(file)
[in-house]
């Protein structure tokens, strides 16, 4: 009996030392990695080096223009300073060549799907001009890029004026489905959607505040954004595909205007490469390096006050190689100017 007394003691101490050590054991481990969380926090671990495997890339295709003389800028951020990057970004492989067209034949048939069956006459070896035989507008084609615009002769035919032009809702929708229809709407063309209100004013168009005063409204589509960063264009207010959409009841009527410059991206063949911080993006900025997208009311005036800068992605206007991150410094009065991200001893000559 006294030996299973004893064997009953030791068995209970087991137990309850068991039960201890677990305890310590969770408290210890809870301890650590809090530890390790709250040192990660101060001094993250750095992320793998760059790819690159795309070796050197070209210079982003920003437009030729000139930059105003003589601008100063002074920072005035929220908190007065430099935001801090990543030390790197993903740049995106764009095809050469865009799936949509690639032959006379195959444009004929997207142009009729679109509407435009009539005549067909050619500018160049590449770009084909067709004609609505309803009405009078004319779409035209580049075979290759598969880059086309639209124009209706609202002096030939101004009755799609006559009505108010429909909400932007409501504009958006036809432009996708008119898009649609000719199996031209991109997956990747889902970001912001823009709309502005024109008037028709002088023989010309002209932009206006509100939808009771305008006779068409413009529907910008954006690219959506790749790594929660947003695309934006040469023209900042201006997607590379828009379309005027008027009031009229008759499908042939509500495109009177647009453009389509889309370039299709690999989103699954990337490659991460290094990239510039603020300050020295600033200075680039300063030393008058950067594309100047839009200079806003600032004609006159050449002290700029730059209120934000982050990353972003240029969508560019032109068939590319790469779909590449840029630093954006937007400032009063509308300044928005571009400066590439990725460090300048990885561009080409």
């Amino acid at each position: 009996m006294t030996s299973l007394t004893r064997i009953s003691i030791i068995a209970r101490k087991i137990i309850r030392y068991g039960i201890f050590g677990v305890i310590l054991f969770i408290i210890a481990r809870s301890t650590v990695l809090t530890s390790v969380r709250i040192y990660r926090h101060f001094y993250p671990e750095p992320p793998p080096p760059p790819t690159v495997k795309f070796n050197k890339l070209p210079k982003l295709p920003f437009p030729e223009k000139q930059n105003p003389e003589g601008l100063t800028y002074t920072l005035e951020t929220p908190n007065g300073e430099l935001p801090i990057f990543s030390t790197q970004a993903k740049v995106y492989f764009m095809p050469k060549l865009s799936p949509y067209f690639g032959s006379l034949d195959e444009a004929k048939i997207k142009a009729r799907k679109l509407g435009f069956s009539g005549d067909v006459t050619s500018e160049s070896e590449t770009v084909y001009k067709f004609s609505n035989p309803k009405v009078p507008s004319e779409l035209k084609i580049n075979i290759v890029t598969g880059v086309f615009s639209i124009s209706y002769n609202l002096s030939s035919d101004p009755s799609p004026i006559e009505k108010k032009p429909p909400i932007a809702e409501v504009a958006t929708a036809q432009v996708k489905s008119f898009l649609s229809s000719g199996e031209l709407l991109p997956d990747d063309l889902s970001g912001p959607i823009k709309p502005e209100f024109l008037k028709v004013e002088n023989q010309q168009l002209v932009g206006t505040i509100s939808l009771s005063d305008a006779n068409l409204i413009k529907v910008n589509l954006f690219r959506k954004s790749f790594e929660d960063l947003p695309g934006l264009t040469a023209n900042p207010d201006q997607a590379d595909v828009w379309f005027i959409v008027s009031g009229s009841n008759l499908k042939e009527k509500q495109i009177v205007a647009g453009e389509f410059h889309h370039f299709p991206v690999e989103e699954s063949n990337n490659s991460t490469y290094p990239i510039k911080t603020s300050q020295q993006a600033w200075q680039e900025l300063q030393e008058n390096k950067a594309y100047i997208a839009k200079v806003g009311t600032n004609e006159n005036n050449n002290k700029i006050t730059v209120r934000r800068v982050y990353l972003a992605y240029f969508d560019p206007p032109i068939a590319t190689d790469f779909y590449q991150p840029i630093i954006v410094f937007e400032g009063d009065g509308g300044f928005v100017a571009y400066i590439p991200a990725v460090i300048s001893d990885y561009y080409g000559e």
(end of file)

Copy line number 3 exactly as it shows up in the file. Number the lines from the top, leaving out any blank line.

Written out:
């Amino acid at each position: 009996m006294t030996s299973l007394t004893r064997i009953s003691i030791i068995a209970r101490k087991i137990i309850r030392y068991g039960i201890f050590g677990v305890i310590l054991f969770i408290i210890a481990r809870s301890t650590v990695l809090t530890s390790v969380r709250i040192y990660r926090h101060f001094y993250p671990e750095p992320p793998p080096p760059p790819t690159v495997k795309f070796n050197k890339l070209p210079k982003l295709p920003f437009p030729e223009k000139q930059n105003p003389e003589g601008l100063t800028y002074t920072l005035e951020t929220p908190n007065g300073e430099l935001p801090i990057f990543s030390t790197q970004a993903k740049v995106y492989f764009m095809p050469k060549l865009s799936p949509y067209f690639g032959s006379l034949d195959e444009a004929k048939i997207k142009a009729r799907k679109l509407g435009f069956s009539g005549d067909v006459t050619s500018e160049s070896e590449t770009v084909y001009k067709f004609s609505n035989p309803k009405v009078p507008s004319e779409l035209k084609i580049n075979i290759v890029t598969g880059v086309f615009s639209i124009s209706y002769n609202l002096s030939s035919d101004p009755s799609p004026i006559e009505k108010k032009p429909p909400i932007a809702e409501v504009a958006t929708a036809q432009v996708k489905s008119f898009l649609s229809s000719g199996e031209l709407l991109p997956d990747d063309l889902s970001g912001p959607i823009k709309p502005e209100f024109l008037k028709v004013e002088n023989q010309q168009l002209v932009g206006t505040i509100s939808l009771s005063d305008a006779n068409l409204i413009k529907v910008n589509l954006f690219r959506k954004s790749f790594e929660d960063l947003p695309g934006l264009t040469a023209n900042p207010d201006q997607a590379d595909v828009w379309f005027i959409v008027s009031g009229s009841n008759l499908k042939e009527k509500q495109i009177v205007a647009g453009e389509f410059h889309h370039f299709p991206v690999e989103e699954s063949n990337n490659s991460t490469y290094p990239i510039k911080t603020s300050q020295q993006a600033w200075q680039e900025l300063q030393e008058n390096k950067a594309y100047i997208a839009k200079v806003g009311t600032n004609e006159n005036n050449n002290k700029i006050t730059v209120r934000r800068v982050y990353l972003a992605y240029f969508d560019p206007p032109i068939a590319t190689d790469f779909y590449q991150p840029i630093i954006v410094f937007e400032g009063d009065g509308g300044f928005v100017a571009y400066i590439p991200a990725v460090i300048s001893d990885y561009y080409g000559e």